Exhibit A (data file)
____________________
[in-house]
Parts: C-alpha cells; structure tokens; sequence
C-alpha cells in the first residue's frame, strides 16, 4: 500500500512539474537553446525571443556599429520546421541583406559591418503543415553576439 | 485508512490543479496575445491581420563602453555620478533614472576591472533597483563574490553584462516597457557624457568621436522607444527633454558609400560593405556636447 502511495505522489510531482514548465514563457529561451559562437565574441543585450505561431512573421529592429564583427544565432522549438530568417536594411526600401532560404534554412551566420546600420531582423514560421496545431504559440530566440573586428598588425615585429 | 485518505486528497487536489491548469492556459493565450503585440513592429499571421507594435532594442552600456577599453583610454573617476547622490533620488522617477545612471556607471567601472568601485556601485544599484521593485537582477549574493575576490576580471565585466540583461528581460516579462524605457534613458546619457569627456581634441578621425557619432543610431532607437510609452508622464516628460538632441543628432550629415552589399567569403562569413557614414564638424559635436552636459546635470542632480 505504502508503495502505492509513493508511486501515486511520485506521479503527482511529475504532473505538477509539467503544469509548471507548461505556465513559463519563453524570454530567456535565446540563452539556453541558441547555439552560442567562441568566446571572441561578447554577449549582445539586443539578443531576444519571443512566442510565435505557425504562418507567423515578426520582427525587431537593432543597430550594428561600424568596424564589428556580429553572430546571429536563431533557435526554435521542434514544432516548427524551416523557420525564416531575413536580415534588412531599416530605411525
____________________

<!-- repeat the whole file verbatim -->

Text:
[in-house]
Parts: C-alpha cells; structure tokens; sequence
C-alpha cells in the first residue's frame, strides 16, 4: 500500500512539474537553446525571443556599429520546421541583406559591418503543415553576439 | 485508512490543479496575445491581420563602453555620478533614472576591472533597483563574490553584462516597457557624457568621436522607444527633454558609400560593405556636447 502511495505522489510531482514548465514563457529561451559562437565574441543585450505561431512573421529592429564583427544565432522549438530568417536594411526600401532560404534554412551566420546600420531582423514560421496545431504559440530566440573586428598588425615585429 | 485518505486528497487536489491548469492556459493565450503585440513592429499571421507594435532594442552600456577599453583610454573617476547622490533620488522617477545612471556607471567601472568601485556601485544599484521593485537582477549574493575576490576580471565585466540583461528581460516579462524605457534613458546619457569627456581634441578621425557619432543610431532607437510609452508622464516628460538632441543628432550629415552589399567569403562569413557614414564638424559635436552636459546635470542632480 505504502508503495502505492509513493508511486501515486511520485506521479503527482511529475504532473505538477509539467503544469509548471507548461505556465513559463519563453524570454530567456535565446540563452539556453541558441547555439552560442567562441568566446571572441561578447554577449549582445539586443539578443531576444519571443512566442510565435505557425504562418507567423515578426520582427525587431537593432543597430550594428561600424568596424564589428556580429553572430546571429536563431533557435526554435521542434514544432516548427524551416523557420525564416531575413536580415534588412531599416530605411525